"format not a string literal"
Kaveh R. Ghazi
Thu Oct 14 07:50:00 GMT 1999
> From: Ulrich Drepper <firstname.lastname@example.org>
> The code is just fine and there are several other cases which now
> fail. E.g., one frequent case is:
> #include <stdio.h>
> foo (int n)
> printf (n == 1 ? "%d file" : "%d files", n);
> (I know this is not really good from i18n perspective, it's still used
> quite often). Or getting a string from an array of format strings.
> This all produces the same warning. Not every use of printf-like
> functions is as unsophisticated as the ones you have in your code.
I have more sympathy for your previous example that for these two. We
should distinguish between impossible (or very hard) to fix situations
and fixable ones like the above.
An easy to fix bad behavior is not a reason to change the warning,
even if lots of people do it. This is especially true if the warning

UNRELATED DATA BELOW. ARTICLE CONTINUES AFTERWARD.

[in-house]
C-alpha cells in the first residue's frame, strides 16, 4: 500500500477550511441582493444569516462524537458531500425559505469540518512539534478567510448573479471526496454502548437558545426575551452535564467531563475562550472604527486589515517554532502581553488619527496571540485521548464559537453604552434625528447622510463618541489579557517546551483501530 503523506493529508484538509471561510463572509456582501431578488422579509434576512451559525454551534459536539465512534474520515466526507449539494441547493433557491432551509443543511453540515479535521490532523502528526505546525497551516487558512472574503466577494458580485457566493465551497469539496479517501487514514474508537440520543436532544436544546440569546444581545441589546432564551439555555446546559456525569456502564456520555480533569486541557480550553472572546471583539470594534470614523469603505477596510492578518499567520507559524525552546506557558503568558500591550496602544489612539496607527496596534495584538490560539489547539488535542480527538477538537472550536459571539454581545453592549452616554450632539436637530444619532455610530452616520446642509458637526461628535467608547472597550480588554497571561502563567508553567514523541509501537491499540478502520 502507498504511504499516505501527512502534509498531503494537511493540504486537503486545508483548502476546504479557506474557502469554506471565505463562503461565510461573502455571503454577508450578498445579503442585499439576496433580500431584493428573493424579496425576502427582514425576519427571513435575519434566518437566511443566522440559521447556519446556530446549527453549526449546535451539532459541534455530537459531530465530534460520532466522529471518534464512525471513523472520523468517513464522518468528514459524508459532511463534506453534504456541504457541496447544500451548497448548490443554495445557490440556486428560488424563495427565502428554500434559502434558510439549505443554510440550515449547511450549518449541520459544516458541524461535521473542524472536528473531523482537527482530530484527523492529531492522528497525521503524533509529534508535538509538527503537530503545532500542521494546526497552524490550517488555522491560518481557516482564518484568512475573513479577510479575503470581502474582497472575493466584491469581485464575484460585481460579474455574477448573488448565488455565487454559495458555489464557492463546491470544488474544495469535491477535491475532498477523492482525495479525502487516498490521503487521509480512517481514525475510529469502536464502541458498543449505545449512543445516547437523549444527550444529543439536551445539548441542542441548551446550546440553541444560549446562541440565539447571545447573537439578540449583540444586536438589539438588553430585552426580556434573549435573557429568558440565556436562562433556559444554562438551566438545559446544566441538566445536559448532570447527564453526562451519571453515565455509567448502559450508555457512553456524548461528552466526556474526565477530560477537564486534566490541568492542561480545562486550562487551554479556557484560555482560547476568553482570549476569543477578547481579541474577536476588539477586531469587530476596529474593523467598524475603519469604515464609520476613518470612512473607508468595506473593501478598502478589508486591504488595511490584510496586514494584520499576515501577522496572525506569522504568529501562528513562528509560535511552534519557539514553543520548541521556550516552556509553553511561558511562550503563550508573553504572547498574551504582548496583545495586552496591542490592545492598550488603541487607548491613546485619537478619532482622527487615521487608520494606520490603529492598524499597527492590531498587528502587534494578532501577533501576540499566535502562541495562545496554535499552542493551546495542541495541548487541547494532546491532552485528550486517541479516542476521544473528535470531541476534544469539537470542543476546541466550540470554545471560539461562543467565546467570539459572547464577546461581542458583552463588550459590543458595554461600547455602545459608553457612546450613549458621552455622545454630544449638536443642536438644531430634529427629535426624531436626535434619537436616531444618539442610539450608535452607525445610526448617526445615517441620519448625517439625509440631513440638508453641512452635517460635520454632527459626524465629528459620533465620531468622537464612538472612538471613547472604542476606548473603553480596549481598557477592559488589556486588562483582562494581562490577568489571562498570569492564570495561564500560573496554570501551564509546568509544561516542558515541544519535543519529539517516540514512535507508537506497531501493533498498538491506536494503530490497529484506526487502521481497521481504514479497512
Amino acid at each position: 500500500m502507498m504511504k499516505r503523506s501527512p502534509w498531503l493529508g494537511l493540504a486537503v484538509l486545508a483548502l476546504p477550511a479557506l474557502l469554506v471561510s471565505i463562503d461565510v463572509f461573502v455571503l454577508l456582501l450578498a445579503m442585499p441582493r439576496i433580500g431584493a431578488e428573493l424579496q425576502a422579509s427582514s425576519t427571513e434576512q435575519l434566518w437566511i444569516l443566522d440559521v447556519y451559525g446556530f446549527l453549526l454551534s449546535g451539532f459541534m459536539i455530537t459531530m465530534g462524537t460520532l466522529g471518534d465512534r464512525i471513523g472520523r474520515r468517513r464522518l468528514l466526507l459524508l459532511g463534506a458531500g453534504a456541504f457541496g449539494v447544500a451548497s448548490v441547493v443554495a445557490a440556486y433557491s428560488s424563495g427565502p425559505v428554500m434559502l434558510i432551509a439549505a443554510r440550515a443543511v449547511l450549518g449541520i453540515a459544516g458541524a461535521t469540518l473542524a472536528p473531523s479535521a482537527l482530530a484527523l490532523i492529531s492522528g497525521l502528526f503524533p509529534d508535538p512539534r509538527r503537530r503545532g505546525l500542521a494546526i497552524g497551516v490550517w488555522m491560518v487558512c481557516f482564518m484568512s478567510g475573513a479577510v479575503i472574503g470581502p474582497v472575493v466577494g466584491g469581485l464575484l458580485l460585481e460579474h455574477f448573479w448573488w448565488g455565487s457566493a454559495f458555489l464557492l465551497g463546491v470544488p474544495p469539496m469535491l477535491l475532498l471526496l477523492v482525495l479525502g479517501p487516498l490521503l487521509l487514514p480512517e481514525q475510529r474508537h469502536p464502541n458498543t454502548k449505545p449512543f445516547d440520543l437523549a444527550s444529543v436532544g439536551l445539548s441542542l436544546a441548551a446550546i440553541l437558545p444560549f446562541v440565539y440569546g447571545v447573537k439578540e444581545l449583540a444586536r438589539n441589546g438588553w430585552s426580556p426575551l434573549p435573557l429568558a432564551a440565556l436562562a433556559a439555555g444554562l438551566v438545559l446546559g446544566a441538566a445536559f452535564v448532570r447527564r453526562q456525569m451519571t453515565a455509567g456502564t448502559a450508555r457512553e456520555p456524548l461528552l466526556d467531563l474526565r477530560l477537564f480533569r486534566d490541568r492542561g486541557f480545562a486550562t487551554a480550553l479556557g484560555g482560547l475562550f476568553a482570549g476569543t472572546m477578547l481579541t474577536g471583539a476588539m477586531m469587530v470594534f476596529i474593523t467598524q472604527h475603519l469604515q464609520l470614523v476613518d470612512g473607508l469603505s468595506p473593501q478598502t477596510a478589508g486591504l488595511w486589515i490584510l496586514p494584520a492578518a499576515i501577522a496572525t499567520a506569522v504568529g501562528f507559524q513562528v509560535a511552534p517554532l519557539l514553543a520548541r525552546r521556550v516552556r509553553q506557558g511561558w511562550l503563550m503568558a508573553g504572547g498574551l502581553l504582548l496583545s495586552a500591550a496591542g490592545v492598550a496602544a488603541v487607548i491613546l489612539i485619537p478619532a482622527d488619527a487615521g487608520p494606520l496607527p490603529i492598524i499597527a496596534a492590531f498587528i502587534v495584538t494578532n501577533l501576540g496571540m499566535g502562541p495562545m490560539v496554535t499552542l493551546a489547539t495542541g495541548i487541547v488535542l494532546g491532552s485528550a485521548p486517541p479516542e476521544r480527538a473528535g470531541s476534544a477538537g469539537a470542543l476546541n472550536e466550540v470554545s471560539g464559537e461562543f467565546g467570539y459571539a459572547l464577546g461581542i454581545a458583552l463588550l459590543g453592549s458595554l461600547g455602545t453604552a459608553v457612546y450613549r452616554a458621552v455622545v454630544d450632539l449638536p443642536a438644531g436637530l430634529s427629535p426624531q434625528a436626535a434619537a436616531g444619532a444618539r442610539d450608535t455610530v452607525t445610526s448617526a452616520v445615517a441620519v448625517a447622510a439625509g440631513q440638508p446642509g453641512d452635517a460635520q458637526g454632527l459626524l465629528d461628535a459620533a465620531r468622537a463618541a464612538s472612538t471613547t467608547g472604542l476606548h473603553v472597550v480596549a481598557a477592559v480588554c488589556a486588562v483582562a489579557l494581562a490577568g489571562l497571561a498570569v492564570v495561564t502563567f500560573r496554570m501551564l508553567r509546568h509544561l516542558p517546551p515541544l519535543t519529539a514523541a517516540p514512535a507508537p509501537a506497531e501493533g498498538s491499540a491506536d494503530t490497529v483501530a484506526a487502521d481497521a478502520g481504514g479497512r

points exactly to the place where the problem occurs and the fix is
Note I submitted patches to fix the cases in gcc which did the above
?: silliness as well as several array format string usages. The
warning in those cases is entirely legitimate.
I still think we need to address your previous problem though. (The
one where you pass a stmt-expr as a fprintf format string.) I haven't
yet thought of a way to address it without shutting off the warning.
Do you have any ideas?
Kaveh R. Ghazi Engagement Manager / Project Services
email@example.com Qwest Internet Solutions
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